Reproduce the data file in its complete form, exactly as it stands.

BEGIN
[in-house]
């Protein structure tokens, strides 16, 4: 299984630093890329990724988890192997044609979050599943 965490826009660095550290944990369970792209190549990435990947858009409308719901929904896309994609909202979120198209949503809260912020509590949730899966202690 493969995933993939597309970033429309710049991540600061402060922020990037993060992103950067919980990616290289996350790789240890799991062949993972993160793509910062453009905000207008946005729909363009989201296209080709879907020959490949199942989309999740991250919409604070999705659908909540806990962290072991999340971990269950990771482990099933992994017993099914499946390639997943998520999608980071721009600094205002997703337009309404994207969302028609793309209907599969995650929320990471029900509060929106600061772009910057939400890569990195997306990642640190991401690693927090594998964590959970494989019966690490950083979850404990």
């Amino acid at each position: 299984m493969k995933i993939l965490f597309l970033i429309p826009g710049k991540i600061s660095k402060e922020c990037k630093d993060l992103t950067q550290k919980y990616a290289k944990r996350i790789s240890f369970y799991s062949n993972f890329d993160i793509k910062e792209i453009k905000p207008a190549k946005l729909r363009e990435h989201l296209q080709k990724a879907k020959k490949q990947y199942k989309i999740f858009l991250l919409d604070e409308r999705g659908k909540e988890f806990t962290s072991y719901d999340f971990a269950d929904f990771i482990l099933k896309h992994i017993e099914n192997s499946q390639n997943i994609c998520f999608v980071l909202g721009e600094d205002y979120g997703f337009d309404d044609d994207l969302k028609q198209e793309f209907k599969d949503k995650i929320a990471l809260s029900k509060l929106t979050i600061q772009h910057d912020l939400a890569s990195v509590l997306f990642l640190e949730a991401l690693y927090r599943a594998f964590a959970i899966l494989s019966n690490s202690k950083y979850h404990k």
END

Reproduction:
[in-house]
């Protein structure tokens, strides 16, 4: 299984630093890329990724988890192997044609979050599943 965490826009660095550290944990369970792209190549990435990947858009409308719901929904896309994609909202979120198209949503809260912020509590949730899966202690 493969995933993939597309970033429309710049991540600061402060922020990037993060992103950067919980990616290289996350790789240890799991062949993972993160793509910062453009905000207008946005729909363009989201296209080709879907020959490949199942989309999740991250919409604070999705659908909540806990962290072991999340971990269950990771482990099933992994017993099914499946390639997943998520999608980071721009600094205002997703337009309404994207969302028609793309209907599969995650929320990471029900509060929106600061772009910057939400890569990195997306990642640190991401690693927090594998964590959970494989019966690490950083979850404990």
């Amino acid at each position: 299984m493969k995933i993939l965490f597309l970033i429309p826009g710049k991540i600061s660095k402060e922020c990037k630093d993060l992103t950067q550290k919980y990616a290289k944990r996350i790789s240890f369970y799991s062949n993972f890329d993160i793509k910062e792209i453009k905000p207008a190549k946005l729909r363009e990435h989201l296209q080709k990724a879907k020959k490949q990947y199942k989309i999740f858009l991250l919409d604070e409308r999705g659908k909540e988890f806990t962290s072991y719901d999340f971990a269950d929904f990771i482990l099933k896309h992994i017993e099914n192997s499946q390639n997943i994609c998520f999608v980071l909202g721009e600094d205002y979120g997703f337009d309404d044609d994207l969302k028609q198209e793309f209907k599969d949503k995650i929320a990471l809260s029900k509060l929106t979050i600061q772009h910057d912020l939400a890569s990195v509590l997306f990642l640190e949730a991401l690693y927090r599943a594998f964590a959970i899966l494989s019966n690490s202690k950083y979850h404990k």